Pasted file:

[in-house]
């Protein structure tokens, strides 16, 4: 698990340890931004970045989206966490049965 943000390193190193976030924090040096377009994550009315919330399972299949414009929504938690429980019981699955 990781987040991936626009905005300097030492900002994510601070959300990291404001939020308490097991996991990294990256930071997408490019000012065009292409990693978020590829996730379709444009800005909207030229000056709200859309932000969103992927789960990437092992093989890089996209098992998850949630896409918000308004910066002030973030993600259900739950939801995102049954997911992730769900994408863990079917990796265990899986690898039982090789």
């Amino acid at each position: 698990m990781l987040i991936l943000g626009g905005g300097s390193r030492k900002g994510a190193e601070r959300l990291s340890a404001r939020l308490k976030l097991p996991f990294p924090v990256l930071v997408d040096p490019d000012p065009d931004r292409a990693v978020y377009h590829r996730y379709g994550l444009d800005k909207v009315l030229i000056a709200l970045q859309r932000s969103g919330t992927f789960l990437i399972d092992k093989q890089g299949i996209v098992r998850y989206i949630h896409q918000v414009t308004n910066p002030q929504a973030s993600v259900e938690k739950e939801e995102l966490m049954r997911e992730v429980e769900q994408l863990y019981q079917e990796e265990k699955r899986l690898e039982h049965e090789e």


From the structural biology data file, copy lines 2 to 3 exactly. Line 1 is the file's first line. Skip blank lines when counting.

């Protein structure tokens, strides 16, 4: 698990340890931004970045989206966490049965 943000390193190193976030924090040096377009994550009315919330399972299949414009929504938690429980019981699955 990781987040991936626009905005300097030492900002994510601070959300990291404001939020308490097991996991990294990256930071997408490019000012065009292409990693978020590829996730379709444009800005909207030229000056709200859309932000969103992927789960990437092992093989890089996209098992998850949630896409918000308004910066002030973030993600259900739950939801995102049954997911992730769900994408863990079917990796265990899986690898039982090789």
């Amino acid at each position: 698990m990781l987040i991936l943000g626009g905005g300097s390193r030492k900002g994510a190193e601070r959300l990291s340890a404001r939020l308490k976030l097991p996991f990294p924090v990256l930071v997408d040096p490019d000012p065009d931004r292409a990693v978020y377009h590829r996730y379709g994550l444009d800005k909207v009315l030229i000056a709200l970045q859309r932000s969103g919330t992927f789960l990437i399972d092992k093989q890089g299949i996209v098992r998850y989206i949630h896409q918000v414009t308004n910066p002030q929504a973030s993600v259900e938690k739950e939801e995102l966490m049954r997911e992730v429980e769900q994408l863990y019981q079917e990796e265990k699955r899986l690898e039982h049965e090789e």